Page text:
A problem with most smart homes or intelligent homes is that they are mostly neither smart or intelligent.

A searched and returned definition of smart or intelligent, in regards to a home or building goes something like this:

“Able to vary its state or action in response to varying situations and past experience.” – Oxford Dictionary

Most so called ‘smart’ homes rarely vary their state in response to varying situations, if at all.

As it is, most ‘smart’ homes are really connected homes with¬†electronic products and systems perhaps connected to the internet, and possibly connected to each other to provide a level of home automation.

Although convenient, connected homes with their automation systems can be overburdened with superfluous user interfaces – wall switches, touch screens, mobile apps, and even voice control devices that electronically turn on lights or raise and lower blinds etc.

The functionality provided by these devices should not be confused as being smart or intelligent, neither should the scripted¬†functionally of a ‘welcome’ or ‘goodbye’ (or similar) scene that turns multiple lights and devices on or off.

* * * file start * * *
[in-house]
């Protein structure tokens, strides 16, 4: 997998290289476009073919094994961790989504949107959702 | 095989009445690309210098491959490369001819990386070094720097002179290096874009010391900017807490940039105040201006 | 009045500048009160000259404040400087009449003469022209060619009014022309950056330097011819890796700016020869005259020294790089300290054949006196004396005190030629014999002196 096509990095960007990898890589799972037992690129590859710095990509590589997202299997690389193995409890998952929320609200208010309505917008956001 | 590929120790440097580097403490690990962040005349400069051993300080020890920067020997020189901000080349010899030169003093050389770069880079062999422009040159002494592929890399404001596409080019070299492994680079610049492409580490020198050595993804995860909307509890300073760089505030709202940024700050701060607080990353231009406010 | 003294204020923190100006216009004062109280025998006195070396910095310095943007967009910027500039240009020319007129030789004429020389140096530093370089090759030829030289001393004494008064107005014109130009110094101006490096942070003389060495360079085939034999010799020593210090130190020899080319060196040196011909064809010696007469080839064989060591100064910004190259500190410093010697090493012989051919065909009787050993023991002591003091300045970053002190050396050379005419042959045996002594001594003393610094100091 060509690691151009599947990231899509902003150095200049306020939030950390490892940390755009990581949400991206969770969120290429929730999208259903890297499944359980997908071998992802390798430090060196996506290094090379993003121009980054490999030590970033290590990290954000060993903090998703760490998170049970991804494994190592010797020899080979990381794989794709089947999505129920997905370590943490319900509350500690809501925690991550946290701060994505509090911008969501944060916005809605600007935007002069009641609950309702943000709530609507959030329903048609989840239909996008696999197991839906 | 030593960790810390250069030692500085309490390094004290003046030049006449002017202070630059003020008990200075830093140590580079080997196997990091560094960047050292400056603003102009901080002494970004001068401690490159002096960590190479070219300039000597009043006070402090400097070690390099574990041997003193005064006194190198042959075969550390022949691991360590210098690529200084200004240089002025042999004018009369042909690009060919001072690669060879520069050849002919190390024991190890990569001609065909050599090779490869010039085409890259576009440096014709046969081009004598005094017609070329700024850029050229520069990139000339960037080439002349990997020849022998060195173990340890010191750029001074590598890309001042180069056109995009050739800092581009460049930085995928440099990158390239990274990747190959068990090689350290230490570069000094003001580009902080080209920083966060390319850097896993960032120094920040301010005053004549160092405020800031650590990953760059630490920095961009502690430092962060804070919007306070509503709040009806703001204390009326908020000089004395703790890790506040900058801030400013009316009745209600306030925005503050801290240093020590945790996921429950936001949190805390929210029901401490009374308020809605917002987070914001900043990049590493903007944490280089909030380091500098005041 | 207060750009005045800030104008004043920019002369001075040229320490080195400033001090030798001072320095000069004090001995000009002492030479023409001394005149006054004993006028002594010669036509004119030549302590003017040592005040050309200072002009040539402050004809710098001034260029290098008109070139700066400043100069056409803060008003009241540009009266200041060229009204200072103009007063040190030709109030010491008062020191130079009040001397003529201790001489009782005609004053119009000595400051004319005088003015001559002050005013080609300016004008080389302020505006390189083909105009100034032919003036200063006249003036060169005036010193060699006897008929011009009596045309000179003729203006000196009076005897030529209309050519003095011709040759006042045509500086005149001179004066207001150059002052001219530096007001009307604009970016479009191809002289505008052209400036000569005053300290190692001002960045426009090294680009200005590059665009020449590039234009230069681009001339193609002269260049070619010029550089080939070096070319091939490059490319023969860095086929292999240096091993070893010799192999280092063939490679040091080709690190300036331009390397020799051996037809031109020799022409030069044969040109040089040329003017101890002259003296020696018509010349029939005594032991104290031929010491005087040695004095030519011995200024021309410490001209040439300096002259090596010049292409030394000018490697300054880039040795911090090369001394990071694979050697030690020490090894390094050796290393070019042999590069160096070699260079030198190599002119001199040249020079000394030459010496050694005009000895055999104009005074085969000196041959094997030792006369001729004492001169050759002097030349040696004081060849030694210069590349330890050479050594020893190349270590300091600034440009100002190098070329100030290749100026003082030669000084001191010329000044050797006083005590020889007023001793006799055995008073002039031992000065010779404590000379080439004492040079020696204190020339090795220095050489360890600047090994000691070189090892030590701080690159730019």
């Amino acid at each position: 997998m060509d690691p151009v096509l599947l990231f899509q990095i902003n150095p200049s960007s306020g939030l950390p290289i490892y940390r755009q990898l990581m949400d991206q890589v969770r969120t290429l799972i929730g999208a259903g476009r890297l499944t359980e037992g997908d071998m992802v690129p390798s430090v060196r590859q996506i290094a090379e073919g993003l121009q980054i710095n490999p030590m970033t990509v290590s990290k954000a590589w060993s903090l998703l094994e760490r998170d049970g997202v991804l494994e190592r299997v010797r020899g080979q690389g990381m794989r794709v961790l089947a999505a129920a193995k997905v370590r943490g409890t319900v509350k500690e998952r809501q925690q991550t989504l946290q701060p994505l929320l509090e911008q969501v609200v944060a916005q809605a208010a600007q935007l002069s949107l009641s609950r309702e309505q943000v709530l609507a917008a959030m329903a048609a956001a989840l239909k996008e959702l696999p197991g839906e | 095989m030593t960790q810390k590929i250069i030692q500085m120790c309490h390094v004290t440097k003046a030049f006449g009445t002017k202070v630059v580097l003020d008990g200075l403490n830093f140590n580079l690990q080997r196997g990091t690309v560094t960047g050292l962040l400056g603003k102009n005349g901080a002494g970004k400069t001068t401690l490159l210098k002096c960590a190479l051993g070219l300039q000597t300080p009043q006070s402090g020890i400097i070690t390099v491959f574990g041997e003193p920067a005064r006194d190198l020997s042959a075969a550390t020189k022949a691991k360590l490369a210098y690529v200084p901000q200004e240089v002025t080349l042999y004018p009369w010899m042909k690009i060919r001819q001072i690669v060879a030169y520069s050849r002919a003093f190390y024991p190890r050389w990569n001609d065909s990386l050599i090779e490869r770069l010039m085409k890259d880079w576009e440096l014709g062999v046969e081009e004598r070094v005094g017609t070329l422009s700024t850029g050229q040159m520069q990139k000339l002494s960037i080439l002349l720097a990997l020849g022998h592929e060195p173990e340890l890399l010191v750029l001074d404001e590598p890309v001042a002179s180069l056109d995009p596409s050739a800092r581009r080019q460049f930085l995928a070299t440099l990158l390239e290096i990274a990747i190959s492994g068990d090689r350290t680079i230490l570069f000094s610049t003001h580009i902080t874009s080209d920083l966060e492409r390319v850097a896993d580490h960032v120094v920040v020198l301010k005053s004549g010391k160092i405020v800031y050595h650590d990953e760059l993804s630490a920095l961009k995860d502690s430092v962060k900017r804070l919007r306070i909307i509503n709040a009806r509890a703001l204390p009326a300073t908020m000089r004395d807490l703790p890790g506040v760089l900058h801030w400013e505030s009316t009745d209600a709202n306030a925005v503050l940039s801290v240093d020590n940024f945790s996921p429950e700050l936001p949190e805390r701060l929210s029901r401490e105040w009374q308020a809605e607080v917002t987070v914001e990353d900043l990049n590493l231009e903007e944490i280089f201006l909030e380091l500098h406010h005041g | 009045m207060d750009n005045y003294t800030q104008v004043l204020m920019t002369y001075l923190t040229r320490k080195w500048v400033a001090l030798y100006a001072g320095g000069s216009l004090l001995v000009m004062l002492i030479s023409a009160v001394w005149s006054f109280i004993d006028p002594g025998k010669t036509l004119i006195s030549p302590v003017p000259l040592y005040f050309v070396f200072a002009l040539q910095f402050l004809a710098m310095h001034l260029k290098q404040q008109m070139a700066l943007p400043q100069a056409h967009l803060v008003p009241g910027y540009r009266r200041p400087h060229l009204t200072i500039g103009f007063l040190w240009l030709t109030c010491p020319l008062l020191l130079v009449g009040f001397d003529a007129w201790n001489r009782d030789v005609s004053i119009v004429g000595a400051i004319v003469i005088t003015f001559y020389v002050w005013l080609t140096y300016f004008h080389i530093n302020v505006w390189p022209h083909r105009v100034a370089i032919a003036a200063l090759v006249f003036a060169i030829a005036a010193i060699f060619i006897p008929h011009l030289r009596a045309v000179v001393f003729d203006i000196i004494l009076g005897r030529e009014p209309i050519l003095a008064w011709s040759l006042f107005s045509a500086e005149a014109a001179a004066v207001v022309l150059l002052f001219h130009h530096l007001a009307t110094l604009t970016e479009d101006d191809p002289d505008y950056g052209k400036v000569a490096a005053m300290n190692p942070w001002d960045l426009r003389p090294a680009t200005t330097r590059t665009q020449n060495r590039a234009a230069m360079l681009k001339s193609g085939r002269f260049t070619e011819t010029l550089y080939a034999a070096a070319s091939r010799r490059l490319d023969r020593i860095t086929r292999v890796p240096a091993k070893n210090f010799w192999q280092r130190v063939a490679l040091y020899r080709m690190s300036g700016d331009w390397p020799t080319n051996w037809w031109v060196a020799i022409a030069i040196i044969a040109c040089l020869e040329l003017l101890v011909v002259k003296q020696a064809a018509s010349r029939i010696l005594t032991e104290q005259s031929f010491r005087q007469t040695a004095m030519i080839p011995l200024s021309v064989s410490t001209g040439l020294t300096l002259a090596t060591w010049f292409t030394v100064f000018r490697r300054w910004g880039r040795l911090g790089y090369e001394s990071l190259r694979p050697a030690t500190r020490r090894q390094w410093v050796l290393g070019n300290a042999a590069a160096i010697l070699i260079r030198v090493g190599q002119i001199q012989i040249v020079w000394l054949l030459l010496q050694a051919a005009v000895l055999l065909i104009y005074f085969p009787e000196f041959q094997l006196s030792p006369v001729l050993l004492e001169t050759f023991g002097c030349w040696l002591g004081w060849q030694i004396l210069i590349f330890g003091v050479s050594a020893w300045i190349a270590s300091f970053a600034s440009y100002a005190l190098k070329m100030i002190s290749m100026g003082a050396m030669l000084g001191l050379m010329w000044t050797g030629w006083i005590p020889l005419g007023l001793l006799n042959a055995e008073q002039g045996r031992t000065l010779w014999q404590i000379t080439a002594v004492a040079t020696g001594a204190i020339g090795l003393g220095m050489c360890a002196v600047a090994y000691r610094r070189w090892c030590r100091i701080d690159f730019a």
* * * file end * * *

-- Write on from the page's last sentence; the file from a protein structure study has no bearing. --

Many connected home user interfaces have little consideration for the user experience, and are electronic versions of an analogue interface – digital analogues.

In a true smart home, technology systems are fully integrated with the form and function of the home. The total user experience is considered during the architectural design process, not after it.

Traditional manual controls, and even so called ‘smart’ controls are minimised, if not removed, to be automated based on needs, presence, state of the home, and conditions of the outside world.

Don’t let your new home be just another connected home when it should be a smart home.

 

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